The Trans Associates study measured the impact on traffic of installing an exclusive walk phase at that intersection, according to city traffic engineer Darryl Phillips. Some 40,000-50,000 cars use the inbound Fifth Avenue corridor on an average weekday.

As a result of the study, the city has decided against installing an exclusive walk phase at the intersection.

“There would be a very substantial negative effect on traffic congestion of adding an exclusive walk phase, not only at that intersection but on the adjoining streets,” Phillips told the University Times this week.

The city had already okayed a 5-second “advanced pedestrian phase,” which gives pedestrians a head start into the intersection before traffic lights turn green. Reginella also approved a “no turn on red” sign for traffic coming down Darragh toward Fifth. Both of these changes will remain in place, Phillips said.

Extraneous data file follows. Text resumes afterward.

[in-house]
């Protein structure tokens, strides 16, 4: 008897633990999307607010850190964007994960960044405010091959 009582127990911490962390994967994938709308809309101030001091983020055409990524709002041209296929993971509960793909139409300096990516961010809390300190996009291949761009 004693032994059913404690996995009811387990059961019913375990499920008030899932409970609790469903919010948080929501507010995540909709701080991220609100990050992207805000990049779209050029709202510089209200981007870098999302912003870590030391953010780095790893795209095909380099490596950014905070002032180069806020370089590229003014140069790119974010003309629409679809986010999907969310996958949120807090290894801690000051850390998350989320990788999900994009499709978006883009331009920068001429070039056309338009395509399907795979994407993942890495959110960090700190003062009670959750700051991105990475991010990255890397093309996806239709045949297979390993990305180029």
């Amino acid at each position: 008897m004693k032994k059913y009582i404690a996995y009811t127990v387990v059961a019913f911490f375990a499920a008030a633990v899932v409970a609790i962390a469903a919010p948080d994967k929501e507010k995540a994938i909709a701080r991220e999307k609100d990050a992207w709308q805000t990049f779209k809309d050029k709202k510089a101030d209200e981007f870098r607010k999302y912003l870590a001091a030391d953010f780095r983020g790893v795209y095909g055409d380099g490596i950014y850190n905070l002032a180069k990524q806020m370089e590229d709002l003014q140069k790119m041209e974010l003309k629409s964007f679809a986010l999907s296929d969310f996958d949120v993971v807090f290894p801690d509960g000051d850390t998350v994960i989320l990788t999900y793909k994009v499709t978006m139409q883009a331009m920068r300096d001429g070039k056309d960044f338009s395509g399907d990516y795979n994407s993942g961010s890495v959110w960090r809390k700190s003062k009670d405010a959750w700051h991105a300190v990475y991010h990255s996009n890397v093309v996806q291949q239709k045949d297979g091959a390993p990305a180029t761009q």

In addition, Mascaro Construction Co., the contractor for Pitt’s BST3 project, hired off-duty police officers to assist pedestrians and direct traffic at the intersection weekdays from 6 a.m. to 10 p.m.

“We feel, based on our own observations as well as the traffic study, which evaluated the current traffic flow, that having the police officer stationed at the intersection for the duration of the construction project is providing the safety for pedestrians and the efficient traffic flow as close to the ideal as you can get,” Phillips said. “The police officer is holding traffic until pedestrians can get completely across the street, and controlling over-aggressive drivers and, frankly, over-aggressive pedestrians, who start crossing too late.”

He added that the city will continue to monitor the situation and will re-evaluate it if any new problems arise.

Reginella said, “We’ve not had any complaints since the police officer first started there. My only concern is that to keep a police presence there from 6 a.m.- to 10 p.m. will cost [Mascaro] a lot of money.” BST3 construction is expected to continue until 2005.

SAC’s Lyle agreed that the police officer had effectively restored safety to the intersection.

—Peter Hart                    


Filed under: Feature,Volume 36 Issue 7